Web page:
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PBS Will Air "Driving While Black" Documentary on October 13

Historians in the News
tags: film, racism, travel, African American history, documentaries, Green Books



PBS announced TODAY DRIVING WHILE BLACK: RACE, SPACE AND MOBILITY IN AMERICA - a ground-breaking, two-hour documentary film by acclaimed historian Dr. Gretchen Sorin and Emmy-winning director Ric Burns - will air on PBS on Tuesday, October 13, 2020 at 9:00 p.m. ET (check local listings).

Chronicling the riveting history and personal experiences - at once liberating and challenging, harrowing and inspiring, deeply revealing and profoundly transforming - of African Americans on the road from the advent of the automobile through the seismic changes of the 1960s and beyond - DRIVING WHILE BLACK explores the deep background of a recent phrase rooted in realities that have been an indelible part of the African AMERICAN EXPERIENCE for hundreds of years - told in large part through the stories of the men, women and children who lived through it.

Drawing on a wealth of recent scholarship - and based on and inspired in large part by Gretchen Sorin's recently published study of the way the automobile and highways transformed African American life across the 20th century (Driving While Black: African American Travel and the Road to Civil Rights (W.W. Norton, 2020) - the film examines the history of African Americans on the road from the depths of the Depression to the height of the Civil Rights movement and beyond, exploring along the way the deeply embedded dynamics of race, space and mobility in America during one of the most turbulent and transformative periods in American history.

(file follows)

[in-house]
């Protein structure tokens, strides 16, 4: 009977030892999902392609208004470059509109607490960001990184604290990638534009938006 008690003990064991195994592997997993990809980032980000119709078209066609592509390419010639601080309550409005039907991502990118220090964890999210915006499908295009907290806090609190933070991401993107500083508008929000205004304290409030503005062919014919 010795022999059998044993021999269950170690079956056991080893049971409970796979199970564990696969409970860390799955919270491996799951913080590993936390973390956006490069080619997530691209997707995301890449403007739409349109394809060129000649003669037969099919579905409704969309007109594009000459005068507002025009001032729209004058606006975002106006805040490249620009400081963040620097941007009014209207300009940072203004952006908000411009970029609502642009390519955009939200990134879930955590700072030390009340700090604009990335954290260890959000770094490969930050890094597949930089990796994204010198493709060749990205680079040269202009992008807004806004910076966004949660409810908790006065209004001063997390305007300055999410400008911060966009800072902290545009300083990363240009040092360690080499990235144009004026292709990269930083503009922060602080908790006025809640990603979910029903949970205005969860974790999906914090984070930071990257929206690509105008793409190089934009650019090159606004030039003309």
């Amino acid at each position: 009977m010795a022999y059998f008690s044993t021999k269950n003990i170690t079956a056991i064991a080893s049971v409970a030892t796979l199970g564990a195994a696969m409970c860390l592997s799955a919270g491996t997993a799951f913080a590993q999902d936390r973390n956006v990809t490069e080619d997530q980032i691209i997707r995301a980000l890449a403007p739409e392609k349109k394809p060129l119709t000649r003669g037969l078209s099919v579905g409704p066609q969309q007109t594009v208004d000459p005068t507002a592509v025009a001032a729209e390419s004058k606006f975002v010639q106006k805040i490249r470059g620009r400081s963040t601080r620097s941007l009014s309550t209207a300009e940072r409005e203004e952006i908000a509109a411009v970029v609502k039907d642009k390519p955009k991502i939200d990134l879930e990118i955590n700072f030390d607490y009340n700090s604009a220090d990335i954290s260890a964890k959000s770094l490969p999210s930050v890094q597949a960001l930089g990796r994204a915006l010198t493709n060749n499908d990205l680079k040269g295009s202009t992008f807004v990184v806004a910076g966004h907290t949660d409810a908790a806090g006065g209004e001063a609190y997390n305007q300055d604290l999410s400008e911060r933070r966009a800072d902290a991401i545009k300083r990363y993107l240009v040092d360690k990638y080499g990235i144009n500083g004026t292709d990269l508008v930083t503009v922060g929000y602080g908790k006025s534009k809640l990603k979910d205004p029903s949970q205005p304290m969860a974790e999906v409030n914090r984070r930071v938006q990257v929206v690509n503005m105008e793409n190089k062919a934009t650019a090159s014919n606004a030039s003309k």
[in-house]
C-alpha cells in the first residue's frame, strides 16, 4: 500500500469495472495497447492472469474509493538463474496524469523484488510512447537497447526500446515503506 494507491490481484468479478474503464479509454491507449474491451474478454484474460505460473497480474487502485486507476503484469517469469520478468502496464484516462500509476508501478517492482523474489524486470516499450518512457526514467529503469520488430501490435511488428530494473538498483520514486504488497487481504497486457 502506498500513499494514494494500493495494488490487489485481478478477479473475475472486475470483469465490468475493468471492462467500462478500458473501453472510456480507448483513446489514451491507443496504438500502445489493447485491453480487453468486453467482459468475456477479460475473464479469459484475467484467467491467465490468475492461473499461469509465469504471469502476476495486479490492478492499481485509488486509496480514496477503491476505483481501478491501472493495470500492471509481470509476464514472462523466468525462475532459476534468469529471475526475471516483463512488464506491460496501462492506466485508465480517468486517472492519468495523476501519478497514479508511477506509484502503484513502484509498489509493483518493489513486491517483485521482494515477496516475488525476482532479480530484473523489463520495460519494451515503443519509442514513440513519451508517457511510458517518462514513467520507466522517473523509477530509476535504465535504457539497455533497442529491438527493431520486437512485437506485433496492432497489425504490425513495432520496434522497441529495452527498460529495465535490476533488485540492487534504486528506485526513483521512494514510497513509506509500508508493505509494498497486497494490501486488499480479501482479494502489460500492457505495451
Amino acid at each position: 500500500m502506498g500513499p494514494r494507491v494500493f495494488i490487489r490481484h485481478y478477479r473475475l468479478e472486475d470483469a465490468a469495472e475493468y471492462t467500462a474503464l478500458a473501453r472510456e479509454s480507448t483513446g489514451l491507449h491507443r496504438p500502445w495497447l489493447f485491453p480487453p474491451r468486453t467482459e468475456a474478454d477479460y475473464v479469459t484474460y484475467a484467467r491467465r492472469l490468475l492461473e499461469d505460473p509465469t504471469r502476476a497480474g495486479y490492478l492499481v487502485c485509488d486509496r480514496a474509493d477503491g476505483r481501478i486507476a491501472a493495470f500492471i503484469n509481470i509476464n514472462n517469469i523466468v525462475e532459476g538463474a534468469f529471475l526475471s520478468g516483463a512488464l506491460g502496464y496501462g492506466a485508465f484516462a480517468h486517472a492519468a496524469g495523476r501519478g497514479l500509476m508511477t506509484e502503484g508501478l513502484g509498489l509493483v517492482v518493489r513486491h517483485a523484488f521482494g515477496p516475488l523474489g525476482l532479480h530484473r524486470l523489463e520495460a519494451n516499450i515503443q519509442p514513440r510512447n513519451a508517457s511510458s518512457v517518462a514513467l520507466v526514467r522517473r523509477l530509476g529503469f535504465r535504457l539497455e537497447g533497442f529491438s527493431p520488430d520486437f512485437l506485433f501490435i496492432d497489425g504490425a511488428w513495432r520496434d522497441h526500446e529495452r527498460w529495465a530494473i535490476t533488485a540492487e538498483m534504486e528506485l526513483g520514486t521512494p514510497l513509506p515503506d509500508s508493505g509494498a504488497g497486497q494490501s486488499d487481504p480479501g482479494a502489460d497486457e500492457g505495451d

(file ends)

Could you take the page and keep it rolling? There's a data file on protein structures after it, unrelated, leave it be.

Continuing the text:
"Driving while Black," the writer/ scholar Herb Boyd says in the film, "entails so much more than the simply driving while Black. It's living while Black. It's sleeping while Black. It's eating while Black. It's moving while Black. So, when we start talking about the restrictions placed on Black movement in this country, that's a long history. That goes all the way back to day one. And so, you have to get to the root of it."

Read entire article at Broadway World

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